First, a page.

A sweet new Lethbridge College research project exploring how automation and wireless technology can improve sugar beet storage is getting a boost after securing new funding from Alberta Innovates.
Dr. Chandra Singh, the applied research chair in Agricultural Engineering and Technology at Lethbridge College’s Centre for Applied Research, Innovation and Entrepreneurship (CARIE), is receiving $236,083 through the Alberta Innovates Smart Agriculture and Food Digitization and Automation Challenge. The challenge supports projects to develop smart technology or generate knowledge to increase productivity, reduce production costs, or increase the value of Alberta’s agri-food commodities.
“Sugar beet farming and processing is a significant contributor to the southern Alberta economy, contributing $32.2 million in farm receipts annually,” says Singh. “Growers and processors face unique challenges with this crop; this project is an opportunity to develop solutions to reduce losses and improve productivity.”
Singh’s project is one of just eight projects selected. The selected projects, at a total value of over $10.7 million, were selected to receive grants of between $39,510 to $500,000, totaling a combined $3 million in funding.
“We celebrate with Lethbridge College on the success of Dr. Chandra Singh’s project that will develop smart technology to optimize sugar beet storage in southern Alberta,” says Dr. Natisha Stashko, Executive Director of Smart Agriculture and Food, Alberta Innovates. “The work he will engage in will advance the agri-food sector and that’s not only good for Albertans, but for farmers and producers around the world.”
In Alberta, freshly harvested sugar beets are stored outdoors during the winter months in bulk piles weighing up to 50,000 tons before being processed at the Rogers and Lantic factory in Taber, the only sugar beet processing facility in Canada. However, insufficient ventilation can leave sugar beets vulnerable to temperature swings, which can cause the roots to lose sugar or rot. Singh’s project aims to develop a remote wireless sensing system for monitoring the temperature in the piles and an efficient aeration system to control it.
“We will have wireless sensors inside the piles that will send temperature data to the cloud and the user can see it remotely,” explains Singh. “The sensors will also use that data to make a smart decision to tell the fan when to turn on in order to maintain a target temperature. This process will be completely automated, so you don’t have to have people going out and physically checking the piles.”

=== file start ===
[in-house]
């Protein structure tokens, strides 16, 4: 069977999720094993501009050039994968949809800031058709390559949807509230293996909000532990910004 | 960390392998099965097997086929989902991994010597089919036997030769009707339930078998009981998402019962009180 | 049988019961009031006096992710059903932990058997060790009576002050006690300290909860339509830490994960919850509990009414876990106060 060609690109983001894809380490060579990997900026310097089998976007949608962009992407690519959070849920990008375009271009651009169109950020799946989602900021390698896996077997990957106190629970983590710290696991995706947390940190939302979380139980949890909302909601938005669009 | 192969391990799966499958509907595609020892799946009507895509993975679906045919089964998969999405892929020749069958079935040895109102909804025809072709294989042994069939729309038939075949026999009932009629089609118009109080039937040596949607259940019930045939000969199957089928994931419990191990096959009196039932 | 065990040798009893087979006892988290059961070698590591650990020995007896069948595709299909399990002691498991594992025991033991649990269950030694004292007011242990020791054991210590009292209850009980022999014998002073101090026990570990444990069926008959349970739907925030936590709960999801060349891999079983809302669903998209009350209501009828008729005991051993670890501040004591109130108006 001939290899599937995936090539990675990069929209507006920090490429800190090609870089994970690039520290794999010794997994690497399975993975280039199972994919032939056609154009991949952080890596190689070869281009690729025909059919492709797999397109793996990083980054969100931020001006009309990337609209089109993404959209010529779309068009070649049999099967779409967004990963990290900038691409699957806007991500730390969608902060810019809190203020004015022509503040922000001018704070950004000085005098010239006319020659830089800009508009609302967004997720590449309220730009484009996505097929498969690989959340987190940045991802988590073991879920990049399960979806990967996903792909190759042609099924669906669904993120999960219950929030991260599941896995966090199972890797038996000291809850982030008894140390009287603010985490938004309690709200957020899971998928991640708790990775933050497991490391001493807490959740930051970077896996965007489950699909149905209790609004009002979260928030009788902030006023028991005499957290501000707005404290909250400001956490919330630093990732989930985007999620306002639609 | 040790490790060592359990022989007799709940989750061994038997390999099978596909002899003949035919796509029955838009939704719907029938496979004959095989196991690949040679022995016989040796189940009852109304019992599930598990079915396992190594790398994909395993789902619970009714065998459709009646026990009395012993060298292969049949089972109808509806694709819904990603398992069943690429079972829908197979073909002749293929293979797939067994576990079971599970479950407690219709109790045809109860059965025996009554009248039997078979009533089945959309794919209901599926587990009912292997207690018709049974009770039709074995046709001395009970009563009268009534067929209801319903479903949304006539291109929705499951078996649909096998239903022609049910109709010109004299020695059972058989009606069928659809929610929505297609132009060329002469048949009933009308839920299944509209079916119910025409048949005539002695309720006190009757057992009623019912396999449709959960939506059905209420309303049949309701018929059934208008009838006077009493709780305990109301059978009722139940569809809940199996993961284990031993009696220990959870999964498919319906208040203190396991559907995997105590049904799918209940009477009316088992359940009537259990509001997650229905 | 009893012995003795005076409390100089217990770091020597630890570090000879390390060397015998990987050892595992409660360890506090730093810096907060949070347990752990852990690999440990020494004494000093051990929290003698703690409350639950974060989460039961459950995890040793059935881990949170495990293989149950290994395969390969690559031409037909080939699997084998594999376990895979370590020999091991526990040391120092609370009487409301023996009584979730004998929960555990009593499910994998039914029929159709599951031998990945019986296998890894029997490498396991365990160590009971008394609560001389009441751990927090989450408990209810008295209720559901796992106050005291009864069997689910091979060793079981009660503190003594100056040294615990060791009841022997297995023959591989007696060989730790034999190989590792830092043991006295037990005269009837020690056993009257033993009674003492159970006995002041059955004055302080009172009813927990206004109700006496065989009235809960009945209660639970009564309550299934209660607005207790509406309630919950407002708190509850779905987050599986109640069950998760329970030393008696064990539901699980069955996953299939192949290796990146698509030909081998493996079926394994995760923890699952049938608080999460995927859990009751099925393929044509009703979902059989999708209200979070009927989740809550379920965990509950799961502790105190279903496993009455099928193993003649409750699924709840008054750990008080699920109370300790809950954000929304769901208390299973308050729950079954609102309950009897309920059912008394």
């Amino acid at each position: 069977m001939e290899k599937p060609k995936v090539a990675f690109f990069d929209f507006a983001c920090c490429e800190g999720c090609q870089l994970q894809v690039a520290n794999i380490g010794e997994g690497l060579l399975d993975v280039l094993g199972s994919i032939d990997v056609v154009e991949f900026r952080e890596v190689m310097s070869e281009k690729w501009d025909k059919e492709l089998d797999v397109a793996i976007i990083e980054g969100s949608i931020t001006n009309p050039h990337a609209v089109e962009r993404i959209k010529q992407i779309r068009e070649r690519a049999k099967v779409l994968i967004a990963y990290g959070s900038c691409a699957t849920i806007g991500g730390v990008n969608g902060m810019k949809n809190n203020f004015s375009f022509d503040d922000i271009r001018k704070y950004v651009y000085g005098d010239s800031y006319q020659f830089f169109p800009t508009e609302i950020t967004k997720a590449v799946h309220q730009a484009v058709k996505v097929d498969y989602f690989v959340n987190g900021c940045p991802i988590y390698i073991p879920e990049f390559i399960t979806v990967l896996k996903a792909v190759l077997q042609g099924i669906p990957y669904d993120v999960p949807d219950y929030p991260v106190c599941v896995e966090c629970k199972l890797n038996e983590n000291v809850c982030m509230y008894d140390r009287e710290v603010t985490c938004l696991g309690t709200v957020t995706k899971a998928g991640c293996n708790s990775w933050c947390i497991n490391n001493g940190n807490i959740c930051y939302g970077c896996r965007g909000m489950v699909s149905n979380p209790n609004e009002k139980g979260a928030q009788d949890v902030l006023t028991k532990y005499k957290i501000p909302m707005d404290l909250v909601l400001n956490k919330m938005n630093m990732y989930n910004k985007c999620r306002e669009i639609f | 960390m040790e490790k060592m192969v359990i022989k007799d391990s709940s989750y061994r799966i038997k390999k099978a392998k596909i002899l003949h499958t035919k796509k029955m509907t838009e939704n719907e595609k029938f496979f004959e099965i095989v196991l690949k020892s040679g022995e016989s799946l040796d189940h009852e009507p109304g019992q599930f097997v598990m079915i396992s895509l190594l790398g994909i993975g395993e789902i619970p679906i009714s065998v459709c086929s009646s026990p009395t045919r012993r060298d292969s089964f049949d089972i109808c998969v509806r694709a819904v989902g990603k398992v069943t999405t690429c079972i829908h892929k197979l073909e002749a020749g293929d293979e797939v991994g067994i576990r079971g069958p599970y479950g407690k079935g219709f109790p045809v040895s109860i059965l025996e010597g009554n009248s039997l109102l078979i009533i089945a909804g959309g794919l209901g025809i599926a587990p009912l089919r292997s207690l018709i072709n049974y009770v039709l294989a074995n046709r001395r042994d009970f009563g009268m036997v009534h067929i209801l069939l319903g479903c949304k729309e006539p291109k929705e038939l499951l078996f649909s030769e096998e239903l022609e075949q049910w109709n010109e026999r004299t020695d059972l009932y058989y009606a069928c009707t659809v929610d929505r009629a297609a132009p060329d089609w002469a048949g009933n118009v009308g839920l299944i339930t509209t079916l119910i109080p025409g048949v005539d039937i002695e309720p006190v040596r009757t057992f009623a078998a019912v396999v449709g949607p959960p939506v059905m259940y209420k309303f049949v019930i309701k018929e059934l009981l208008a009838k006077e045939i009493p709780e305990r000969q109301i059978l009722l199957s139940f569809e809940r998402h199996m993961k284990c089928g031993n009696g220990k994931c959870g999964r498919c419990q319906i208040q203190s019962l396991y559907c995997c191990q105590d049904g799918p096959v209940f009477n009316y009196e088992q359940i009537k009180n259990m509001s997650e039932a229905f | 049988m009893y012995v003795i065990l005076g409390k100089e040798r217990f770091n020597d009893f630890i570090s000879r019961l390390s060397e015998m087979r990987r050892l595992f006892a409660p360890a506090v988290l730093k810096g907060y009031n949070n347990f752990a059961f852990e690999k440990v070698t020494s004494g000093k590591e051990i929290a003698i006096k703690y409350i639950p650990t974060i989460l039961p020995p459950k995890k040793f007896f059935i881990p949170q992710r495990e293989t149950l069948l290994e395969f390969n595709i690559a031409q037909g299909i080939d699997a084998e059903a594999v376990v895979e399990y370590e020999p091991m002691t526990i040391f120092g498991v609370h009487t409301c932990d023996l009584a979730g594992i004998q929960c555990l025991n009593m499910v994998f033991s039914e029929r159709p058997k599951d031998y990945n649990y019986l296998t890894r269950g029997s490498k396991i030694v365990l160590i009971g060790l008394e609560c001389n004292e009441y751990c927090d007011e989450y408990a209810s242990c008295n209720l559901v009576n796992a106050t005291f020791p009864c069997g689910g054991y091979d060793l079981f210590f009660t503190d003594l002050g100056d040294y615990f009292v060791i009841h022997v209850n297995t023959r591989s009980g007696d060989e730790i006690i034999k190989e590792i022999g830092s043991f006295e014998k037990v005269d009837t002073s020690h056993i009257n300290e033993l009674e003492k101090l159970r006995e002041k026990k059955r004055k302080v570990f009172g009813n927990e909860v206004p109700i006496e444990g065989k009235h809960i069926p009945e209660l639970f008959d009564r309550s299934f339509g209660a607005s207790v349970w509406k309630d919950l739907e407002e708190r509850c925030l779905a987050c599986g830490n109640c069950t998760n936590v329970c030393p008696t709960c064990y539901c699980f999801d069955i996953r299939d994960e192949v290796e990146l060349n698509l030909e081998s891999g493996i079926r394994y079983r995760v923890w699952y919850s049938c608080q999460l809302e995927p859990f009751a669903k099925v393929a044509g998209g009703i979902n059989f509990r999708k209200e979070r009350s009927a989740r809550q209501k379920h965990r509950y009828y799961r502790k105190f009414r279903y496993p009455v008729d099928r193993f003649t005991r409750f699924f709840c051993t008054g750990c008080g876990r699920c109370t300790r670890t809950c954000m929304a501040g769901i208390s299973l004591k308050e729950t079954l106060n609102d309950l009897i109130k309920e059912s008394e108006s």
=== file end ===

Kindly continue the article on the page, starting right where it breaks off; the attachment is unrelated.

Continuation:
The three-year, $404,733 total project is a research collaboration with Lethbridge College, Lantic and the Alberta Sugar Beet Growers (ASBG), with Calgary’s OPisystems providing technical support.
“We are looking forward to the work that Dr. Singh and his team will conduct with this project,” says ASBG President Gary Tokariuk. “Improving the quality of sugar beets while in storage has been a longstanding issue in our industry, one that has cost both the growers and the processor in the past. Anything we can do to help better understand the condition of the sugar beets in the pile to mitigate damage will result in more sugar extracted from the beet. This is profitable for both the processor and the grower.”
Agriculture research teams at Lethbridge College operate under the Integrated Agriculture Technology Centre (IATC) within the Centre for Applied Research, Innovation and Entrepreneurship. The IATC connects small- and medium-sized enterprises in the agriculture industry with the technologies and research expertise at Lethbridge College to enhance their productivity, competitiveness and innovation results. Lethbridge College has been recognized as one of Canada’s fastest-growing research colleges while earning its highest ever placement in 2020’s annual ranking of Canada’s top 50 research colleges. The college placed 26th on the top 50 list released by Research Infosource and ranked third in research income growth.